Issuing further financial support for hospitality would be a “good policy decision” for Government if they wish to see a fast-paced recovery, Whitbread CEO Alison Brittain has said.

Speaking following the group’s third quarter results, Brittain said Whitbread would be a “winner” when the market recovers, having “taken action to make sure we exit the crisis as a leaner, stronger, and more resilient business.”

For the 13 weeks to 26 November, the group saw total UK sales down 54.7%, but having completed its restructuring process and, following a rights issue in June, secured around £800m in cash on deposit and £1.2bn of liquidity through undrawn facilities, Brittain said Whitbread was “optimistic about the future.”

“We’ve got a good balance of business guests and leisure, we’ve got a domestic customer bias, we operate in the strongest sector,” she said. “And with the strength of our brand, our operating model and our balance sheet, we’re very well placed to continue to outperform an increasingly constrained budget, branded and independent competitor set.”

Having concluded its redundancy programme – which initially suggested 6,000 jobs could be at risk – the group was able to retain far more workers than originally expected.

The Q3 results revealed that the process led to 1,500 job losses, and though Whitbread had feared it might have to implement a second phase of redundancies in January, Brittian confirmed this was no longer the case.

“We worked very hard to find lots of different ways to make cost savings and alter the way that we operate to afford a lower level of redundancies,” she said. “A larger number of people than we had been anticipating also went to work for other businesses, like supermarkets, who were needing to take on staff.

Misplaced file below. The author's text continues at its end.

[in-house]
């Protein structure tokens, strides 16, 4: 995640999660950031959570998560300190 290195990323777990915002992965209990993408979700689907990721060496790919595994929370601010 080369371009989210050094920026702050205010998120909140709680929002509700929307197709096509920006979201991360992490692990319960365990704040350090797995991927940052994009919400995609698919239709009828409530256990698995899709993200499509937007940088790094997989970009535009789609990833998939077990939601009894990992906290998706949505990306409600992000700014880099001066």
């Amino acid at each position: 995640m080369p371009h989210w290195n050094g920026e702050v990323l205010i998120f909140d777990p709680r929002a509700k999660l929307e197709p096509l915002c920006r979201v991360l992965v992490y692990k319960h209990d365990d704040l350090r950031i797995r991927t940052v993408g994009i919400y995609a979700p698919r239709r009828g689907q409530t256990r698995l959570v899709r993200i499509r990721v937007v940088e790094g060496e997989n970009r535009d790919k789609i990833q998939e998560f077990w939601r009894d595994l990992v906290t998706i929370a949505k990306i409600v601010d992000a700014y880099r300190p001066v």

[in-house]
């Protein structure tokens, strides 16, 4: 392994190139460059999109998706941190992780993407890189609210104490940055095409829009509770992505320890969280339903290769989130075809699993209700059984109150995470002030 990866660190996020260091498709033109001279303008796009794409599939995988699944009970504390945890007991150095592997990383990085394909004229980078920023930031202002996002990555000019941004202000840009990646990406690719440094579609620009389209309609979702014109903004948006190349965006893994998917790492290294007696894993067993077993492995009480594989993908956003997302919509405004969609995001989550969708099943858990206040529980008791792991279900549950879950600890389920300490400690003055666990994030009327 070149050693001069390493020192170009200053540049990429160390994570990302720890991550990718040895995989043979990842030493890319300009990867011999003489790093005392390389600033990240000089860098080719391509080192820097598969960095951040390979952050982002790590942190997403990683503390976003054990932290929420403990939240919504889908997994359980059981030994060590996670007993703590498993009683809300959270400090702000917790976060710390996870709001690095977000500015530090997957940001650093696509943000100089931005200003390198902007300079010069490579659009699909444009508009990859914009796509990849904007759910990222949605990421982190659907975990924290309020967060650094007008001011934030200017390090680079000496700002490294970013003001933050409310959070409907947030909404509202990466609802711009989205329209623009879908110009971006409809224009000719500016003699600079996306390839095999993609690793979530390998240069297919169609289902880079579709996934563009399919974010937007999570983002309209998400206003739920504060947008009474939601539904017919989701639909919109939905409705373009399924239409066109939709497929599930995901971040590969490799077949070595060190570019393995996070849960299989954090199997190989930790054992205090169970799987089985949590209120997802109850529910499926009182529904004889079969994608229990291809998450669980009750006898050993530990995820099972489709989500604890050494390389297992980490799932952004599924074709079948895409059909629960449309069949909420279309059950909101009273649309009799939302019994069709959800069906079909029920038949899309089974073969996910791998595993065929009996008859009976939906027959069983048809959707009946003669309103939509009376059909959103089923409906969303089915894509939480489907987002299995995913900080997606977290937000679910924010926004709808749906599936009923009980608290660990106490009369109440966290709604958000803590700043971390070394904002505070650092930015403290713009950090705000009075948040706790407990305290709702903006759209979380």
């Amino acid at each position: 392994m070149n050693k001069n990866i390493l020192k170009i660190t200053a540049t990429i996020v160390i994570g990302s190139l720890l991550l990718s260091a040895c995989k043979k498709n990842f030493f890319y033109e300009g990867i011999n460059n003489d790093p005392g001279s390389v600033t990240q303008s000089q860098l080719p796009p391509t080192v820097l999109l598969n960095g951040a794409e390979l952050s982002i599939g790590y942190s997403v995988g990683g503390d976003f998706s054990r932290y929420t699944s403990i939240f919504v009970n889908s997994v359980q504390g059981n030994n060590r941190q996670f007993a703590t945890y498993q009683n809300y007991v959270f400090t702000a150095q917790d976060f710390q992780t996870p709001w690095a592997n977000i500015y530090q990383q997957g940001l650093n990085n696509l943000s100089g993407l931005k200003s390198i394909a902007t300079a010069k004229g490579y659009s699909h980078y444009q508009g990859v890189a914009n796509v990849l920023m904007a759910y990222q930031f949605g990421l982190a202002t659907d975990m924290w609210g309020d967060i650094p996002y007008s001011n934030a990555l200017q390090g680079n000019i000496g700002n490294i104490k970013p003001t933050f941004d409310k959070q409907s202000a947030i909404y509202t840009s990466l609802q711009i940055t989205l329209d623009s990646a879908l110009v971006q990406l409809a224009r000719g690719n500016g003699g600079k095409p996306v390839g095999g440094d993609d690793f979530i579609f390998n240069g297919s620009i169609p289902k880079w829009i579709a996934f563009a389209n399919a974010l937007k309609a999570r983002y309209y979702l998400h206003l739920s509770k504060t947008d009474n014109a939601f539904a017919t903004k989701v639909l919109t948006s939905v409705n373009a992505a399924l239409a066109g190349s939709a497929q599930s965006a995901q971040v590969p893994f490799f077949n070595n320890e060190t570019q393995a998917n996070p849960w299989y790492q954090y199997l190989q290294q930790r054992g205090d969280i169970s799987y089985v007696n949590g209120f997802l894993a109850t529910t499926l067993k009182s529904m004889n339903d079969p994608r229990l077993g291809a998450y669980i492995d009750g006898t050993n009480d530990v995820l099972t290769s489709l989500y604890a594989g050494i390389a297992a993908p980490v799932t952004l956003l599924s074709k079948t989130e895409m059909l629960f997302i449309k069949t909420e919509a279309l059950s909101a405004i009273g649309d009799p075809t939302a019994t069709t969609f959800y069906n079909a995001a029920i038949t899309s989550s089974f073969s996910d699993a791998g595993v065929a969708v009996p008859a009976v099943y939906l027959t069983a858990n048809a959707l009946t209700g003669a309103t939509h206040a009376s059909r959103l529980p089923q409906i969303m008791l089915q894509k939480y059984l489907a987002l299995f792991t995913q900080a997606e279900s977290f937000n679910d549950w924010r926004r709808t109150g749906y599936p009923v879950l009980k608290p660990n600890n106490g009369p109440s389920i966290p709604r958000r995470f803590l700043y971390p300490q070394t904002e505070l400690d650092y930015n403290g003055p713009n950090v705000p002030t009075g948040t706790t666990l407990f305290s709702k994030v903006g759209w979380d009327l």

“On top of that we had some hours changes within teams, and there were other costs we focused on delivering the cost-save through.”

In terms of direct financial support from Government, Brittain said Whitbread had received “around a third” of the £700m it payed annually in tax – equating to about £235m – and that it currently had around 23,000 staff on part or full-time furlough.

“The VAT and business rates changes were very important and those would be the areas where we would hope the Government will give further relief post the end dates,” she said. “It would be a good policy decision for the Government because hospitality has the opportunity to bounce back and help the economy recover as we come out of this pandemic.

“Having a vibrant hospitality industry is important to recovering jobs and paying tax. Helping us rebound successfully is a good policy decision for the government, and certainly rates and VAT relief will help.”

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